Heading off a proxy war, heavy truck and engine company Navistar, based in Lisle, is adding a colleague of activist investor Carl Icahn and a former protege of his to its board.
Shares of Navistar added $1.66, or 7.8 percent, to $22.87 in afternoon trading. Over the past year, the stock has traded in a range of $19.79 to $48.18.
Navistar International Corp. said Monday that Mark Rachesky and Vincent Intrieri are now board members. Intrieri works for Icahn Capital LP. Rachesky runs MHR Fund Management LLC, a hedge fund that increased its stake in Navistar over the summer. Icahn Capital and MHR each own a nearly 15 percent stake in Navistar.
The Lisle company will add one more new director, to be approved by both Icahn and Rachesky, to its board.
Rachesky and Intrieri replace Eugenio Clariond and Steven Klinger, who have agreed to retire from the board. Clariond, retired CEO of steel producer IMSA S.A., was a director since 2002. Klinger, the former president and chief operating officer of packaging company Smurfit-Stone Container Corp., was a director since 2008.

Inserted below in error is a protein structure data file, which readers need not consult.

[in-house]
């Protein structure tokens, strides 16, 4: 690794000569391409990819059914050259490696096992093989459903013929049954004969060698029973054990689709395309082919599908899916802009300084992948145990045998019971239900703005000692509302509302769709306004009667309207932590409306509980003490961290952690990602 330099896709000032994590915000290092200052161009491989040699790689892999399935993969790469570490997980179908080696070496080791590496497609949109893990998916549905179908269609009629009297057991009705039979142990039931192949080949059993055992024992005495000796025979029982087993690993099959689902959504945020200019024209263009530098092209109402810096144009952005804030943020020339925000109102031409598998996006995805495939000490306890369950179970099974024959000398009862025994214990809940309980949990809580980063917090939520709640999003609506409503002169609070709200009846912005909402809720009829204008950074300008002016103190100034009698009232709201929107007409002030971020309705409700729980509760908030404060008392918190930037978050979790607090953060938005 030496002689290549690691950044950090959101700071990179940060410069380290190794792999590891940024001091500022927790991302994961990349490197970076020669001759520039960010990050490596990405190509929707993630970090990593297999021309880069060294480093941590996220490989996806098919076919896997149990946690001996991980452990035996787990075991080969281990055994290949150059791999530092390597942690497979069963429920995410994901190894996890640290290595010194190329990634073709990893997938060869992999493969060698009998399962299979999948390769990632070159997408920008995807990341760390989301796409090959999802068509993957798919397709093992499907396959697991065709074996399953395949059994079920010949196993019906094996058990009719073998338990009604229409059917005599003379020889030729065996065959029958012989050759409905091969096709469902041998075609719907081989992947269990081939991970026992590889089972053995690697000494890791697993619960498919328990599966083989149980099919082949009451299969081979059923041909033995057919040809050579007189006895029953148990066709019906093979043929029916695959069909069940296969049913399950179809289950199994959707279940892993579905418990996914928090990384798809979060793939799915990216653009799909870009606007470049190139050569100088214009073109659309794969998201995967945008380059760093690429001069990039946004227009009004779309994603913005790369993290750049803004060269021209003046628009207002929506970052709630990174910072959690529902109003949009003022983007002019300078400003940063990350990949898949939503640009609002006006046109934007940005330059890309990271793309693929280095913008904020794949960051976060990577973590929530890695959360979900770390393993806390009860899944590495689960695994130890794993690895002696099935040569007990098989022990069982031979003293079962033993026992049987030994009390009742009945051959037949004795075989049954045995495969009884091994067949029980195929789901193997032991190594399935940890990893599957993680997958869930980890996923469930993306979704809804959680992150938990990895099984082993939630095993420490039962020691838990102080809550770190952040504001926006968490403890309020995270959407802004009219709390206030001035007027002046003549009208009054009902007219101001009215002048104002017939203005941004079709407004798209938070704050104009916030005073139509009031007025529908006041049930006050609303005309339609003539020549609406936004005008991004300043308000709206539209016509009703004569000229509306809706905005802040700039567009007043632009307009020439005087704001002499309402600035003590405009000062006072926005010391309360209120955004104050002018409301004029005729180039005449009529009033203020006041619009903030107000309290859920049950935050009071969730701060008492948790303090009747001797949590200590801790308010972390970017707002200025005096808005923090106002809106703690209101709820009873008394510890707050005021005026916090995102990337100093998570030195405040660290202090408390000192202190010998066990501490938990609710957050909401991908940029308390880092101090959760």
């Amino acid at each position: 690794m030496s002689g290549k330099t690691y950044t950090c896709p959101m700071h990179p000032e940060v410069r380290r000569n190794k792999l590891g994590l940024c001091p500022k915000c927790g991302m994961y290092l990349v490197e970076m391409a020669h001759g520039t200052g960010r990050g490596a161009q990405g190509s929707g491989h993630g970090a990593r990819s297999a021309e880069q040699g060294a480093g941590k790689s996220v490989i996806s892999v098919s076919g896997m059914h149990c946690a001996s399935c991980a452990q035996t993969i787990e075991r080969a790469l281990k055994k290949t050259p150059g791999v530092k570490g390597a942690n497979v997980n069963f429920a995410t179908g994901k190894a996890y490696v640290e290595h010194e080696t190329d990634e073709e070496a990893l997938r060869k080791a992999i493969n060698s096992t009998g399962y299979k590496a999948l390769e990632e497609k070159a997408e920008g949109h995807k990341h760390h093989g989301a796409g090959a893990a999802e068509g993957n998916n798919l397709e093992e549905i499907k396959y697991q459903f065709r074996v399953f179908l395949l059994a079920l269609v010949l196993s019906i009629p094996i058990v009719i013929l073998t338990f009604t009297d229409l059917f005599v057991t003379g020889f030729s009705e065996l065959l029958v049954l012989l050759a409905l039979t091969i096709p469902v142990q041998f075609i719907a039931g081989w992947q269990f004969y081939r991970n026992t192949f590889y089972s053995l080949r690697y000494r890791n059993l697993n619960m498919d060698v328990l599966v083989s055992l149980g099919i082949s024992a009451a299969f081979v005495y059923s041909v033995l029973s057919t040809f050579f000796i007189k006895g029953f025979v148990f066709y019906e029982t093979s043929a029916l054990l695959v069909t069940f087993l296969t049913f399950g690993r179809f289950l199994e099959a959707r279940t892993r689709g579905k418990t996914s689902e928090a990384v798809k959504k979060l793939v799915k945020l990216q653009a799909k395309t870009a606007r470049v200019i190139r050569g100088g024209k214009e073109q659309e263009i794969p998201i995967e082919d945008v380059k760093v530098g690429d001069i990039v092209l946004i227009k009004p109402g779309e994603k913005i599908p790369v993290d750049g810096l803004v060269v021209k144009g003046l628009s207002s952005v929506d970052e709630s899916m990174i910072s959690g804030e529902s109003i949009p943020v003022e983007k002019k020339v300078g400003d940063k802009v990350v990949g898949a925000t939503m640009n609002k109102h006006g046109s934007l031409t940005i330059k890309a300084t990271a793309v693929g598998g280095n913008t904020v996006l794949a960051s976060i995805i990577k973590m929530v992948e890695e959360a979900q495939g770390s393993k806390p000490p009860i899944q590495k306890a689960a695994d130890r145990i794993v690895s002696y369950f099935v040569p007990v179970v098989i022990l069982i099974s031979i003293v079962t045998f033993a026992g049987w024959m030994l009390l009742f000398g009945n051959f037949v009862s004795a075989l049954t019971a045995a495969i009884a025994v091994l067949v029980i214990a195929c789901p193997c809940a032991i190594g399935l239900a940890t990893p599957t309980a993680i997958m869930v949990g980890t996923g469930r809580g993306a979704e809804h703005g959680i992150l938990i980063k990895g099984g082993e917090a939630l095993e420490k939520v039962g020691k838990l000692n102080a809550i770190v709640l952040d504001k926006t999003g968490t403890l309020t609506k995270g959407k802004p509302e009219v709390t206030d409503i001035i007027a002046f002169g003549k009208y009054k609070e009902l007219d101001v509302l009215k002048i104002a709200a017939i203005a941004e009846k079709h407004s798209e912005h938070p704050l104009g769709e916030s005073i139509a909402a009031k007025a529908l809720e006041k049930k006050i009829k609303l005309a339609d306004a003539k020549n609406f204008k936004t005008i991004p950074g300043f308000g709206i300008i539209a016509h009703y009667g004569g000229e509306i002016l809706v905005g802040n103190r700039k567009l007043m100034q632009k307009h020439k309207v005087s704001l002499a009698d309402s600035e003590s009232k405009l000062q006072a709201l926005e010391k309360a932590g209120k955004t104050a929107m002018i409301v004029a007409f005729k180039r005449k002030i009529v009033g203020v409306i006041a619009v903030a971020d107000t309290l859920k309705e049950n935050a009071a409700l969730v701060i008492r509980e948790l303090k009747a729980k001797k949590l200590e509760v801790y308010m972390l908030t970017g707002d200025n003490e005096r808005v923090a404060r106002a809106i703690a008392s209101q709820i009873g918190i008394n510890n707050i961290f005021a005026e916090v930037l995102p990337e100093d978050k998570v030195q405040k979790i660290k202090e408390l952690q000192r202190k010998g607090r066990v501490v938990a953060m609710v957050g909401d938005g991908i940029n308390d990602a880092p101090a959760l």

The third new director will replace an as-yet unnamed board member.
As part of the agreement to appoint Rachesky, Intrieri and the third director, Navistar said Icahn and Rachesky have agreed that they won't force a proxy fight at its 2013 annual shareholders meeting, and that they will support the board's nominees.
Analyst Stephen Volkmann of Jefferies & Co. said the activist investors now have a significant, but not controlling, position on Navistar's board.
"We believe it was highly likely that activists would have prevailed in a proxy fight, so the fact that these shareholders would now forgo the opportunity to control the company suggests they have concluded the current management plan may be an easier path to value," he wrote in a client note.
The analyst maintained a "Buy" rating and $45 price target.
Icahn has pressured Navistar to make changes. Last month he told the company that it should give shareholders more of a say in the decision-making process and allows them to appoint at least four board members.
Navistar has struggled this year amid uncertainty about whether its Class 8 engine, used in the largest commercial trucks, would get Environmental Protection Agency approval. The company said in July that it was in talks with the EPA on a plan that would allow it to continue shipping trucks while it makes a transition to a new emission-reducing technology that will bring it into compliance with EPA requirements. The new technology is expected to be available beginning early next year. Navistar said then that the new plan would add to product development costs.
In the meantime, the company is working to cut other costs, is trimming its workforce and is considering putting some of its businesses up for sale.
The stock has lost about 40 percent of its value in 2012.